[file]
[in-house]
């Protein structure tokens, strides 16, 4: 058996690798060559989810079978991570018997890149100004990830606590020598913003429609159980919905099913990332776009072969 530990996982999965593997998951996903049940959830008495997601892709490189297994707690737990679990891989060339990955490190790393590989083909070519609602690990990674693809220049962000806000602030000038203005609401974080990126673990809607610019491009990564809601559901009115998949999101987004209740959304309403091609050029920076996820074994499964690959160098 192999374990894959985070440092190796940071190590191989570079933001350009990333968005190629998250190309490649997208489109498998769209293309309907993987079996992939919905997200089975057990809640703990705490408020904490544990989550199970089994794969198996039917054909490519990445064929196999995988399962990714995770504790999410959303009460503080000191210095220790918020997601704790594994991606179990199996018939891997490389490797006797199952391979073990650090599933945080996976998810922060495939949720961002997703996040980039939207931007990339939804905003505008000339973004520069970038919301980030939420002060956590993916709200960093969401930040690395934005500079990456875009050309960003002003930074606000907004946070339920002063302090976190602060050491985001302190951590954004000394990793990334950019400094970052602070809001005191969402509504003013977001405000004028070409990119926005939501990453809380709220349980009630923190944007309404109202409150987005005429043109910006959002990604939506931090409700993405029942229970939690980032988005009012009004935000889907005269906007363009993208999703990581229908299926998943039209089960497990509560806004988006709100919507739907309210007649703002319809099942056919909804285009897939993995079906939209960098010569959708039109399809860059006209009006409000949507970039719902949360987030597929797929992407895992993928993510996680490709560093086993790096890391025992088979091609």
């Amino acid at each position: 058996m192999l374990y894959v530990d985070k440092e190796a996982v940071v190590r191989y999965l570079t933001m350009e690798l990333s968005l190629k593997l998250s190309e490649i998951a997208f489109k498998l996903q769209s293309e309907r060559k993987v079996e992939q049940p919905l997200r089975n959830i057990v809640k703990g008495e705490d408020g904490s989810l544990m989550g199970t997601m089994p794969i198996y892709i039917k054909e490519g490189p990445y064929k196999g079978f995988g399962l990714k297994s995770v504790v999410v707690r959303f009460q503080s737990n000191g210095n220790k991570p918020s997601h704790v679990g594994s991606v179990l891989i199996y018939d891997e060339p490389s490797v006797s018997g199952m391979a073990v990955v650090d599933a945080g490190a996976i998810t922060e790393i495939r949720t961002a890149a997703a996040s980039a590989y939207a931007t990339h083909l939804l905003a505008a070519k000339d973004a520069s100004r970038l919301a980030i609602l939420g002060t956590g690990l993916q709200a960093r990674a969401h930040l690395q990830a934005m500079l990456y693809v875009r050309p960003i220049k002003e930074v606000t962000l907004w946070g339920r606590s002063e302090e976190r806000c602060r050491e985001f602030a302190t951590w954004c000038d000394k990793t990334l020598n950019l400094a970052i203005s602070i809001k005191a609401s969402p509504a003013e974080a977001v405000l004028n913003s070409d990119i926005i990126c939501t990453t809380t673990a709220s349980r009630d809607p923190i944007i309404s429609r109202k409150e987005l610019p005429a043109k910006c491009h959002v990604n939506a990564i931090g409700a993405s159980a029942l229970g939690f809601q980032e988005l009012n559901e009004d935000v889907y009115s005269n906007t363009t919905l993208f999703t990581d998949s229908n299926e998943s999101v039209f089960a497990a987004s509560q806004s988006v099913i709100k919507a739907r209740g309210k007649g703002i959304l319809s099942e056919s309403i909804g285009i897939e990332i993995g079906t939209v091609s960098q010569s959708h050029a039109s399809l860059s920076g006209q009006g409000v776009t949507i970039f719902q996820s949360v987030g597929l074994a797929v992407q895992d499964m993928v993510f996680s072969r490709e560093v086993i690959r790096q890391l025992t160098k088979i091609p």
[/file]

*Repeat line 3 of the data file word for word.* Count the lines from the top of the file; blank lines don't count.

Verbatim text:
């Amino acid at each position: 058996m192999l374990y894959v530990d985070k440092e190796a996982v940071v190590r191989y999965l570079t933001m350009e690798l990333s968005l190629k593997l998250s190309e490649i998951a997208f489109k498998l996903q769209s293309e309907r060559k993987v079996e992939q049940p919905l997200r089975n959830i057990v809640k703990g008495e705490d408020g904490s989810l544990m989550g199970t997601m089994p794969i198996y892709i039917k054909e490519g490189p990445y064929k196999g079978f995988g399962l990714k297994s995770v504790v999410v707690r959303f009460q503080s737990n000191g210095n220790k991570p918020s997601h704790v679990g594994s991606v179990l891989i199996y018939d891997e060339p490389s490797v006797s018997g199952m391979a073990v990955v650090d599933a945080g490190a996976i998810t922060e790393i495939r949720t961002a890149a997703a996040s980039a590989y939207a931007t990339h083909l939804l905003a505008a070519k000339d973004a520069s100004r970038l919301a980030i609602l939420g002060t956590g690990l993916q709200a960093r990674a969401h930040l690395q990830a934005m500079l990456y693809v875009r050309p960003i220049k002003e930074v606000t962000l907004w946070g339920r606590s002063e302090e976190r806000c602060r050491e985001f602030a302190t951590w954004c000038d000394k990793t990334l020598n950019l400094a970052i203005s602070i809001k005191a609401s969402p509504a003013e974080a977001v405000l004028n913003s070409d990119i926005i990126c939501t990453t809380t673990a709220s349980r009630d809607p923190i944007i309404s429609r109202k409150e987005l610019p005429a043109k910006c491009h959002v990604n939506a990564i931090g409700a993405s159980a029942l229970g939690f809601q980032e988005l009012n559901e009004d935000v889907y009115s005269n906007t363009t919905l993208f999703t990581d998949s229908n299926e998943s999101v039209f089960a497990a987004s509560q806004s988006v099913i709100k919507a739907r209740g309210k007649g703002i959304l319809s099942e056919s309403i909804g285009i897939e990332i993995g079906t939209v091609s960098q010569s959708h050029a039109s399809l860059s920076g006209q009006g409000v776009t949507i970039f719902q996820s949360v987030g597929l074994a797929v992407q895992d499964m993928v993510f996680s072969r490709e560093v086993i690959r790096q890391l025992t160098k088979i091609p």